may be very important in human nutrition because this
mineral may aid in preventing some cancers.
is a component of one form of an important enzyme
called glutathione peroxidase. This enzyme exists
in fluid in and around all body cells and it inactivates
substances called peroxides, which contain high level
of oxygen. Since excess oxygen can be toxic to body
cells and cause tissue destruction, peroxide pose
a treat to vital tissues and membranes, causing cancer
or even death.
Glutathione peroxidase is thought to be our first
line of defense against peroxidase damage. Vitamin
E, located inside cell membranes, is a second line
of defense against peroxide. Thus, selenium and vitamin
E go hand in hand in their protective role for body
selenium requirements are not known with certainty.
An estimated safe and adequate daily selenium intake
is between 50 and 200 mcg. Since our daily requirement
is not known and many vitamin/mineral supplements
do not contain selenium, we are faced with a difficult
challenge when it comes to choosing a selenium supplement.
Because of possible toxicity concerns, you should
keep your daily intake below 100 mcg. This, together
with the selenium in your food, should be ample.
selenium content of food is highly variable because
of the wide variability in selenium concentrations
in the soil in which foods are grown. Seafoods, organ
meats, and whole grains are considered to be good
sources of selenium. Fruits and vegetables are considered
to be selenium-poor. Food - refining processes, cooking,
and discarding the water in which foods are cooked
all contribute to our difficulty in getting enough
selenium in our diet.
Dietary surveys indicate that daily average intake
various from 50 to 150 mg a day.
deficiency has been well documented and studied livestock
and lab animals. Animal deficiencies cause a variety
of serious and life-threatening conditions, including
infertility, muscular dystrophy, exudative diathesis
in fowl, pancreatic fibrosis in chicks, hepatosis
in pigs, and unthrifitness or sickliness in cattle
and sheep. These deficient states are much the same
as those associated with vitamin E deficiency, and
large doses of selenium will cure most, but not all,
vitamin E deficiency symptoms. Since both selenium
and vitamin E play a role in protecting against oxidative
damage, it is not surprising that one cn sometimes
be substituted for the other.
Human selenium deficiency is almost unknown, even
in areas of the country where livestock suffer selenium
deficiency. Selenium deficiency has, however, been
seen in a few people with alcoholic cirrhosis and
a few people receiving long-term intravenous feeding
without added selenium. They suffered from heart problems
that responded to selenium supplements. There is also
speculation that Keshan's disease, a fatal heart disease
seen in children living in certain sections of China,
may be related to selenium deficiency.
toxicity in animals can lead to blindness, excess
salivation, paralysis, and difficulty breathing. Interestingly,
human selenium poisoning has not been reported to
come from foods grown in the same areas where livestock
are being poisoned by selenium. Selenium poisoning
has, however, been reported in several Chinese villages
where drought forced villagers to eat vegetables high
in selenium. In these villages, daily intakes were
found to be 3,000 to 7,000 mcg a day. Villagers suffered
hair and mail loss and nervous system problems.
Epidemiological studies have also demonstrated a relation
ship between high selenium concentrations in water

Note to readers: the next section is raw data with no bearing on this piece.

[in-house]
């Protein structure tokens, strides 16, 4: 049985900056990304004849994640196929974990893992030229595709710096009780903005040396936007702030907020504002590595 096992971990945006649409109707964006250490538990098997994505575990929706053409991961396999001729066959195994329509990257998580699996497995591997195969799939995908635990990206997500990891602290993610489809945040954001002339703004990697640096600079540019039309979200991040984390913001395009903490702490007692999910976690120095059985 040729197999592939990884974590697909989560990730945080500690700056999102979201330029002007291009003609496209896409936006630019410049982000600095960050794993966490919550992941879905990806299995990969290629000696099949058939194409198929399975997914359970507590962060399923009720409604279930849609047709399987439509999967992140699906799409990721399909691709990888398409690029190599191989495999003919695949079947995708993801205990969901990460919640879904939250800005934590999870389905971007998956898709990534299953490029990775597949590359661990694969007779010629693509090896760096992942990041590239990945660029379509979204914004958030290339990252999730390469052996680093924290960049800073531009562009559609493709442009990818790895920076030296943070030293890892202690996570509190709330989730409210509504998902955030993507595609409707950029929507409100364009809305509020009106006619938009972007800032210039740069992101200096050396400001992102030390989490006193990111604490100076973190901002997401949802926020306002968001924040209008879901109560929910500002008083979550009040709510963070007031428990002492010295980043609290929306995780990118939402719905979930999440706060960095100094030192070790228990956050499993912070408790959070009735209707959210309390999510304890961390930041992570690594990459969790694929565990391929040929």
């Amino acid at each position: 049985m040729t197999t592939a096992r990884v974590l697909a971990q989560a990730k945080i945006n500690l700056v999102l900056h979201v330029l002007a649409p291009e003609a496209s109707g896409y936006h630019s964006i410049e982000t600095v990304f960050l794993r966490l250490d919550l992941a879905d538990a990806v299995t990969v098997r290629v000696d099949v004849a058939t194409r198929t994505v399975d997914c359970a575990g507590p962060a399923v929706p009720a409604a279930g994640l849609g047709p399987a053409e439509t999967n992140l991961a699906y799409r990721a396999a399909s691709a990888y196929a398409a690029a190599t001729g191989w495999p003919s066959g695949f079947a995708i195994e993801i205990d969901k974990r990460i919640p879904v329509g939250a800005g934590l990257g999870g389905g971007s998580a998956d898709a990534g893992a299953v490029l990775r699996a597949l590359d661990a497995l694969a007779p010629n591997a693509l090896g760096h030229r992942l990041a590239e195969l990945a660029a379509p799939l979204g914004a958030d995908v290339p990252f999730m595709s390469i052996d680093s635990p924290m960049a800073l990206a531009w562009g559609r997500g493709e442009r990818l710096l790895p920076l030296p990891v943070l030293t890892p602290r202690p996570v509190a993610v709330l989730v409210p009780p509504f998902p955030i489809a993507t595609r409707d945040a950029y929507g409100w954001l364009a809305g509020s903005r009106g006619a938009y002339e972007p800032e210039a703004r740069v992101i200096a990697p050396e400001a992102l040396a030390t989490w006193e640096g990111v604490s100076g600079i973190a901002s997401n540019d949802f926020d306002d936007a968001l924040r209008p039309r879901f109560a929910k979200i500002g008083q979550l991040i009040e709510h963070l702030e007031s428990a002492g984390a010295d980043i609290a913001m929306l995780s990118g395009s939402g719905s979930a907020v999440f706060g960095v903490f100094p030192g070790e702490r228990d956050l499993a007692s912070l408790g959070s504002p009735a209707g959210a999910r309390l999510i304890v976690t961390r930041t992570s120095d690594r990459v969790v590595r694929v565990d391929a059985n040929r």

and dental cavities.
studies have conclusively demonstrated that selenium
deficiencies increase the number and growth rate of
tumors when cancer-causing chemicals are administered.
High selenium intake seems to exert a protective effect
in these studies. Since the selenium-dependent enzyme
gluathione peroxidase protects against cellular peroxidase
damage, as discussed under "Function," it
seems reasonable to assume peroxidase damage is somehow
related to cancer.
The only evidence that selenium may protect against
tumors in man is obtained from broad-based epidemiological
studies. If one compares the selenium content of drinking
water with cancer death rates in various parts of
the country, or even between countries, one finds
the following relationship : Higher selenium levels
are associated with a lower cancer rate. Other factors
obviously enter into this and cancer is still a problem
in high selenium areas. It has been estimated that
the risk for some cancers is twice as high in low-selenium
areas than in high-selenium areas. High selenium concentrations
can be found in parts of Wyoming, Alaska, Arkansas,
Mississippi, South Dakota, and Colorado. Low selenium
concentrations can be found in California, Ohio, Washington,
Oregon, Pennsylvania, Indiana, and New York, Breast,
colon, and lung cancers, our biggest killers, seem
to be affected by selenium intake.
Zinc, cadmium, and copper counteract the effects of
selenium in the body, and high intakes of these minerals
may even counter the cancer-protective effects of
selenium, though there are no human studies to support
this claim. We believe it is better to take a mineral
mixture balanced by Mother Nature - that is, the kind
found in whole grains and seafood - than to fool with
potent mineral supplements, at least until more is
The associated of selenium deficiency with heart problems
in humans has created interest in the therapeutic
benefit of selenium supplements in heart disease.
The answer to this proposition is not yet in.
like manganese, has been erroneously promoted for
an antiaging effect because of its role in controlling
oxygen levels. Other unsubstantiated claims include
detoxifying heavy metals, drugs, alcohol, and cigarette
smoke; improving skin problems; increasing male potency
and sex drive; and arthritis treatment.
vitamin/mineral supplement formulas contain selenium,
and it is also available in tablet form.